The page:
The media landscape in Cambodia has dramatically changed over the past two years. Today there is a shortage of independent, impartial, and rigorous news in Cambodia. Information mostly circulates either through media aligned with the government, or as unverified information on social media. This new media landscape severely curtails citizens’ right to access to independent and critical information. These developments also hinder the work of civil society organizations (CSOs), which have to devote a significant amount of resources in obtaining reliable and verifiable information.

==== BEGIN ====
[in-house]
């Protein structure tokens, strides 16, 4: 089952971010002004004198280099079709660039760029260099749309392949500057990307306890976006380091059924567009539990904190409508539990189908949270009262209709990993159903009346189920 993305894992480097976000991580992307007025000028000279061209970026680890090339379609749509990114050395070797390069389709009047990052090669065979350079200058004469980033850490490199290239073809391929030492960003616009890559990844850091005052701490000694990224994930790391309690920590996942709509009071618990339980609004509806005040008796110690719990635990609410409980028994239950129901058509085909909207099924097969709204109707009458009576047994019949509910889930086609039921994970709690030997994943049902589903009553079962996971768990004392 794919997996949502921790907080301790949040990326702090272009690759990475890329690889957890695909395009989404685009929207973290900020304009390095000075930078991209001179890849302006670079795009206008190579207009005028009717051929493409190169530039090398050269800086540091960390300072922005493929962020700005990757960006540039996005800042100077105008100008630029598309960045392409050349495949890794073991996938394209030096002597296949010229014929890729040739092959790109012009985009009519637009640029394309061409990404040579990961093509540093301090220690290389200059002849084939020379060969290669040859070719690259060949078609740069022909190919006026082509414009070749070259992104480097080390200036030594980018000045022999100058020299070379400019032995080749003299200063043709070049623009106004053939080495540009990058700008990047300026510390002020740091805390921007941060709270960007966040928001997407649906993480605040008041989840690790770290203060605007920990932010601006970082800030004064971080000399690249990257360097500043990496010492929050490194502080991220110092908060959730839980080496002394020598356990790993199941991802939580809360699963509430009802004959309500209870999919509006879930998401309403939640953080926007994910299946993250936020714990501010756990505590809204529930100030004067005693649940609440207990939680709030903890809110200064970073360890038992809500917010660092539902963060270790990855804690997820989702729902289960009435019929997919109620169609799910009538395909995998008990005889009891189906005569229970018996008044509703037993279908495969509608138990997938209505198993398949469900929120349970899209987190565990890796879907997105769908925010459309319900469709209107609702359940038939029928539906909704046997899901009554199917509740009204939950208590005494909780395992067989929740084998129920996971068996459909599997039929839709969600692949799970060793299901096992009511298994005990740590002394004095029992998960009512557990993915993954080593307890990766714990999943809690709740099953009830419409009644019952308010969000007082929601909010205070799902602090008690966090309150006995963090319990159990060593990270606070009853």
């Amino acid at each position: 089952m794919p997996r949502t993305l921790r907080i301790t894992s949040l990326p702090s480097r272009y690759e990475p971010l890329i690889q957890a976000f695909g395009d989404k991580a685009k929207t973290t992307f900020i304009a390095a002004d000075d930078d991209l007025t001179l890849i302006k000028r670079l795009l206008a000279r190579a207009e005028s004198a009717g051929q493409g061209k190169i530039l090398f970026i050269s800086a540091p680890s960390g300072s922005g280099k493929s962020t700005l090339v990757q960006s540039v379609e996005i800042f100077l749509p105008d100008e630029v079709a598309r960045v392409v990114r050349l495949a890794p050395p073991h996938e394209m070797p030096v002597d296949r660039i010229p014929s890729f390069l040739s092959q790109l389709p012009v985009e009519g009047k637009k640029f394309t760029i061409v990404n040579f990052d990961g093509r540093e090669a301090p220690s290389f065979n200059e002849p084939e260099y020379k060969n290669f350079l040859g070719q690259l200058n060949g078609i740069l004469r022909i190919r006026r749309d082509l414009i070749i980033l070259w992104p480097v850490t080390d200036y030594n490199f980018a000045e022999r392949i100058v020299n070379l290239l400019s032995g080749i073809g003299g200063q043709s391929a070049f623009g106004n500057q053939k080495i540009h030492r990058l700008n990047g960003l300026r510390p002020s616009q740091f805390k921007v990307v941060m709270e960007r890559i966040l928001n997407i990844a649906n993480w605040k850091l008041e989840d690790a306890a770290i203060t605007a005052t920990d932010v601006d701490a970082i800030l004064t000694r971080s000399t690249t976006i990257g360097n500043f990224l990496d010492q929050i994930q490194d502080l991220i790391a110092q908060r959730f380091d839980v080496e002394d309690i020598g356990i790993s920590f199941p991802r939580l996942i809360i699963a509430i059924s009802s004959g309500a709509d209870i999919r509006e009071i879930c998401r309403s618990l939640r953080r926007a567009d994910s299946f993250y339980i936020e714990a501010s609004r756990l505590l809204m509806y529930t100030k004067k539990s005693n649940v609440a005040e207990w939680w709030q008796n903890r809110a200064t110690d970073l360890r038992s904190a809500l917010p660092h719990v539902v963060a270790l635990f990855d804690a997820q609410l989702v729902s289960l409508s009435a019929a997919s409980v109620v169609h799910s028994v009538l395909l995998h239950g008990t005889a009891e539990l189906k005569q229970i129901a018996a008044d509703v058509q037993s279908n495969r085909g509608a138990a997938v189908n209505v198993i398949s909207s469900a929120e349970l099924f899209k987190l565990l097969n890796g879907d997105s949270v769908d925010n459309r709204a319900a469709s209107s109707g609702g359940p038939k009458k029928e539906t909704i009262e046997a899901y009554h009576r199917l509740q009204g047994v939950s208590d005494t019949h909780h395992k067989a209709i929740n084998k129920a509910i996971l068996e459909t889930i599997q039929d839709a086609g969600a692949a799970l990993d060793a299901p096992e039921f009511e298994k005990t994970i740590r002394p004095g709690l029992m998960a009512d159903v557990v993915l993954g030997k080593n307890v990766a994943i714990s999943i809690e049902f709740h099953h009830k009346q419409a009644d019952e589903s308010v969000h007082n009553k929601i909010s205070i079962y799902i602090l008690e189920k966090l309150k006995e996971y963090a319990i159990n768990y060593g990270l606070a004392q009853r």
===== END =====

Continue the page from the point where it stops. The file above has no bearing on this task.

The year 2018 in fact marked a full year that the Cambodian people had been kept in the dark and without much access to independent information. In September 2017, several independent media outlets were shut down, a move coinciding with a political crackdown that had the Supreme Court dissolving the main opposition Cambodian National Rescue Party (CNRP) and banning 118 of its high-ranking officials from political involvement. The CNRP’s 5,007 elected local-level officials – up from just 40 in the previous 2012 elections – were also removed from their positions as commune leaders and councillors. This happened less than a year ahead of a national election in July 2018 that was expected to be closely contested by the CNRP.
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